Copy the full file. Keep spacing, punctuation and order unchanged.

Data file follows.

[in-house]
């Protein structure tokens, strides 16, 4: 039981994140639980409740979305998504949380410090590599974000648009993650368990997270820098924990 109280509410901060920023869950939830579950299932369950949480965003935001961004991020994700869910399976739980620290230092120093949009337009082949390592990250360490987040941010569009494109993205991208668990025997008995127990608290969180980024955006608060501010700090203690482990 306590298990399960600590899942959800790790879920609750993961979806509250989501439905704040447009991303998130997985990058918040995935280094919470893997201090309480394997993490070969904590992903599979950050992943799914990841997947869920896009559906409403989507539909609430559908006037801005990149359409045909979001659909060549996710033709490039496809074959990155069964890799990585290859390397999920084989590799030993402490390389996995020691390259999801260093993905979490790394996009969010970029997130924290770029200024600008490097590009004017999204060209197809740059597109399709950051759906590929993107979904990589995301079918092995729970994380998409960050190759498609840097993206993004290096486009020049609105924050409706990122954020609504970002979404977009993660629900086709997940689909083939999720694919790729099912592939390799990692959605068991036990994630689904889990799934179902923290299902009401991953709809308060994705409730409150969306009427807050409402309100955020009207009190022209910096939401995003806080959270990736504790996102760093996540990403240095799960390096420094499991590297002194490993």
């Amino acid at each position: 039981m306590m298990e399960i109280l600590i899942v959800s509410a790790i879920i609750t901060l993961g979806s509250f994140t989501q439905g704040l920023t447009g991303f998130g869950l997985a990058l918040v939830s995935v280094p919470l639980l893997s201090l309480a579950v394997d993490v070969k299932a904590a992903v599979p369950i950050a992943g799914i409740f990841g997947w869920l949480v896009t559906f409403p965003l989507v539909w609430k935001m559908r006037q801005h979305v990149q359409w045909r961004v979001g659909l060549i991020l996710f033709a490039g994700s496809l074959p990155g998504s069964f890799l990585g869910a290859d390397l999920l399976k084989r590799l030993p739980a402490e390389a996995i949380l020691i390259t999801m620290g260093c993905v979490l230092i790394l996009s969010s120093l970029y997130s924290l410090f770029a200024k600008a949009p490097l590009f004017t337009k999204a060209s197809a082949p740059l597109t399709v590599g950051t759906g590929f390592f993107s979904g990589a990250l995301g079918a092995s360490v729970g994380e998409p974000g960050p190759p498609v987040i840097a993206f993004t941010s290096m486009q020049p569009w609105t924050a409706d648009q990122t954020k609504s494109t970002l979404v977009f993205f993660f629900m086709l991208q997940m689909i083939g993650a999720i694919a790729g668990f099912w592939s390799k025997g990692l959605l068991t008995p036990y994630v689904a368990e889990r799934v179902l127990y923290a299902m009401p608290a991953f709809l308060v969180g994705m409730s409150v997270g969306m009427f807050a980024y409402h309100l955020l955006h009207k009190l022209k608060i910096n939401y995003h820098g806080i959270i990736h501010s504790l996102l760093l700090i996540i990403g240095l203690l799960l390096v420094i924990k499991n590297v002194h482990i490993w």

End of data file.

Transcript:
[in-house]
């Protein structure tokens, strides 16, 4: 039981994140639980409740979305998504949380410090590599974000648009993650368990997270820098924990 109280509410901060920023869950939830579950299932369950949480965003935001961004991020994700869910399976739980620290230092120093949009337009082949390592990250360490987040941010569009494109993205991208668990025997008995127990608290969180980024955006608060501010700090203690482990 306590298990399960600590899942959800790790879920609750993961979806509250989501439905704040447009991303998130997985990058918040995935280094919470893997201090309480394997993490070969904590992903599979950050992943799914990841997947869920896009559906409403989507539909609430559908006037801005990149359409045909979001659909060549996710033709490039496809074959990155069964890799990585290859390397999920084989590799030993402490390389996995020691390259999801260093993905979490790394996009969010970029997130924290770029200024600008490097590009004017999204060209197809740059597109399709950051759906590929993107979904990589995301079918092995729970994380998409960050190759498609840097993206993004290096486009020049609105924050409706990122954020609504970002979404977009993660629900086709997940689909083939999720694919790729099912592939390799990692959605068991036990994630689904889990799934179902923290299902009401991953709809308060994705409730409150969306009427807050409402309100955020009207009190022209910096939401995003806080959270990736504790996102760093996540990403240095799960390096420094499991590297002194490993």
């Amino acid at each position: 039981m306590m298990e399960i109280l600590i899942v959800s509410a790790i879920i609750t901060l993961g979806s509250f994140t989501q439905g704040l920023t447009g991303f998130g869950l997985a990058l918040v939830s995935v280094p919470l639980l893997s201090l309480a579950v394997d993490v070969k299932a904590a992903v599979p369950i950050a992943g799914i409740f990841g997947w869920l949480v896009t559906f409403p965003l989507v539909w609430k935001m559908r006037q801005h979305v990149q359409w045909r961004v979001g659909l060549i991020l996710f033709a490039g994700s496809l074959p990155g998504s069964f890799l990585g869910a290859d390397l999920l399976k084989r590799l030993p739980a402490e390389a996995i949380l020691i390259t999801m620290g260093c993905v979490l230092i790394l996009s969010s120093l970029y997130s924290l410090f770029a200024k600008a949009p490097l590009f004017t337009k999204a060209s197809a082949p740059l597109t399709v590599g950051t759906g590929f390592f993107s979904g990589a990250l995301g079918a092995s360490v729970g994380e998409p974000g960050p190759p498609v987040i840097a993206f993004t941010s290096m486009q020049p569009w609105t924050a409706d648009q990122t954020k609504s494109t970002l979404v977009f993205f993660f629900m086709l991208q997940m689909i083939g993650a999720i694919a790729g668990f099912w592939s390799k025997g990692l959605l068991t008995p036990y994630v689904a368990e889990r799934v179902l127990y923290a299902m009401p608290a991953f709809l308060v969180g994705m409730s409150v997270g969306m009427f807050a980024y409402h309100l955020l955006h009207k009190l022209k608060i910096n939401y995003h820098g806080i959270i990736h501010s504790l996102l760093l700090i996540i990403g240095l203690l799960l390096v420094i924990k499991n590297v002194h482990i490993w």